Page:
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English

“The more that you read, the more things you will know. The more that you learn, the more places you’ll go.” Dr Seuss, I can read with my eyes shut!

Our Philosophy

The English department at Langley Park School for Girls prides itself on offering a rich and varied curriculum which sparks intellectual curiosity and develops students as life-long learners. While we understand that literacy is the key that opens all the other doors in education, we also believe that encouraging our students’ creative potential will enable them in becoming imaginative, informed and independent thinkers and learners. While our lessons are fun-filled, engaging and enjoyable, they also challenge and encourage high levels of accomplishment.

“Wisdom is not a product of schooling but of the lifelong attempt to acquire it.” Albert Einstein

We believe that the right book has the power to take a student on an emotionally rich journey, transport them in that moment beyond their own world and change forever how they see themselves and others. Across the age range, we explore a wealth of fiction, drama, poetry and non-fiction including literature from the literary canon and world literature and non-literary texts such as newspaper articles and speeches. Our aim is to develop students understanding of universal themes and ideas and to promote an appreciation of literary traditions.

"My father still reads the dictionary every day. He says your life depends on your power to master words." Arthur Scargill

We want our students to value the spoken word as much as the written word, and much of our teaching involves students talking about their learning and developing understanding through discussion. Speaking and listening are a fundamental part of learning in all curriculum areas, and in English, we teach our students the art of delivering an interesting and engaging presentation, a persuasive speech and how to debate. We also understand the importance of drama and many of our schemes of learning enable students to build on the skills they have learned in their drama lessons.

 

What we expect from our students

“It is important that students bring a certain ragamuffin, barefoot irreverence to their studies; they are not here to worship what is known, but to question it.” Jacob Bronowski, The Ascent of Man

We encourage confident self-expression in our students, in both their written and oral work and we promote tolerance, recognising and valuing the opinion of others and students awareness and understanding of the world around them. We promote critical thinking throughout our teaching and actively encourage students to challenge established and traditional readings of texts, even the established traditional readings of their teachers!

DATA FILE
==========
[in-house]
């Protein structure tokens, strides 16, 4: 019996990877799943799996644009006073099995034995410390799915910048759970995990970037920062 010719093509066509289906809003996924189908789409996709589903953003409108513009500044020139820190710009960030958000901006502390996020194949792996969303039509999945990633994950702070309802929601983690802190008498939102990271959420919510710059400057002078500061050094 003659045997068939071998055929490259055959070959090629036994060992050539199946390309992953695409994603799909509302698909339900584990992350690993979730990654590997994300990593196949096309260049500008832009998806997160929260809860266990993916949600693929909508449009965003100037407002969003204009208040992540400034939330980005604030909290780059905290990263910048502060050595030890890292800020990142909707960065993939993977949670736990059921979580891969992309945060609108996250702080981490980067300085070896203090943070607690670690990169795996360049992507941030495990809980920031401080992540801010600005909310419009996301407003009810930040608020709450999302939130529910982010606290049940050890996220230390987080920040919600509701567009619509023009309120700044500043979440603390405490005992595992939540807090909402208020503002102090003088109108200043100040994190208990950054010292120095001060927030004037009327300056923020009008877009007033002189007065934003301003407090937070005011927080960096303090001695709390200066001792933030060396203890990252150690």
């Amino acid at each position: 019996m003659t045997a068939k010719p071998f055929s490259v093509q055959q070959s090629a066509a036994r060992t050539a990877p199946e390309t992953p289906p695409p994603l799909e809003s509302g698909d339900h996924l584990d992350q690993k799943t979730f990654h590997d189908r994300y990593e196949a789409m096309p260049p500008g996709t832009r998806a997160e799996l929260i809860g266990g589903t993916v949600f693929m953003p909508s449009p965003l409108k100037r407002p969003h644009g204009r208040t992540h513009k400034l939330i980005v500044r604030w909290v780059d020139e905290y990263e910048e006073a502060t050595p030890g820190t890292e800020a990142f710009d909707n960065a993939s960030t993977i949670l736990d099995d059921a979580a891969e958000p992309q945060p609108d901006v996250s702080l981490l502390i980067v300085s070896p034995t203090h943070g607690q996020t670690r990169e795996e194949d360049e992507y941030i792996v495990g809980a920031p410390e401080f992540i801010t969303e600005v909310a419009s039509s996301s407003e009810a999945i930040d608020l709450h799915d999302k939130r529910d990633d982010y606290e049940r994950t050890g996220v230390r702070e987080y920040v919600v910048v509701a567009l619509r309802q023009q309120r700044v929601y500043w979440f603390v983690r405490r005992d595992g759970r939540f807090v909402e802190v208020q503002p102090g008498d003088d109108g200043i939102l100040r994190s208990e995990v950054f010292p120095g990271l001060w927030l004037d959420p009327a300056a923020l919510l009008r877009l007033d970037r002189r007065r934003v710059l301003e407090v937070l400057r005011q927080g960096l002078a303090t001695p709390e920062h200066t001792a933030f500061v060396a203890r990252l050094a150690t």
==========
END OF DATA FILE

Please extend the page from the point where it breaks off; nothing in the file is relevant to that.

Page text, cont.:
“There is no such thing as a child who hates to read; there are only children who have not found the right book.” Frank Serafini

We expect our students to read; there has been significant research in the benefits of children reading for pleasure, including both educational and personal benefits and there is a positive relationship between reading frequency, reading enjoyment and attainment. Our schemes of learning give our students opportunities to discover the joys of reading in the classroom, but it is our hope that they then take this beyond school and read at home.

“The best moments in reading are when you come across something - a thought, a feeling, a way of looking at things - which you had thought special and particular to you. And now, here it is, set down by someone else, a person you have never met, someone even who is long dead. And it is as if a hand has come out, and taken yours” Alan Bennett, The History Boys

 

Key Stage 3

At Key Stage 3, students are taught a variety of skills and topics in the areas of Language, Literature, Media and Drama. In each year, students study at least one play, novel, poet and media text. Shakespeare is studied in Year 7 and Year 9. Our Schemes of Learning are designed to develop students’ reading and writing skills, while at the same time engaging students and exposing them to a wide variety of different texts. We encourage students to be creative and imaginative in their own work. Speaking and Listening skills, through the mediums of presentations, role play and group discussions, are also practiced and assessed throughout the three years.

The English department is active in organising and running extra-curricular activities. We often have authors come to give talks about how they became authors and give readings from their books. Over the last few years we have had such varied and popular writers as Cathy Cassidy, Mary Hooper, Ally Carter, Lauren Kate and Maggie Stiefvater.

We also run the Jack Petchey Speak Up Speak Out programme with Year 9 and Year 10 students. An outside trainer comes to help the students improve their Speaking and Listening skills and the internal winners go to an external final with several other schools.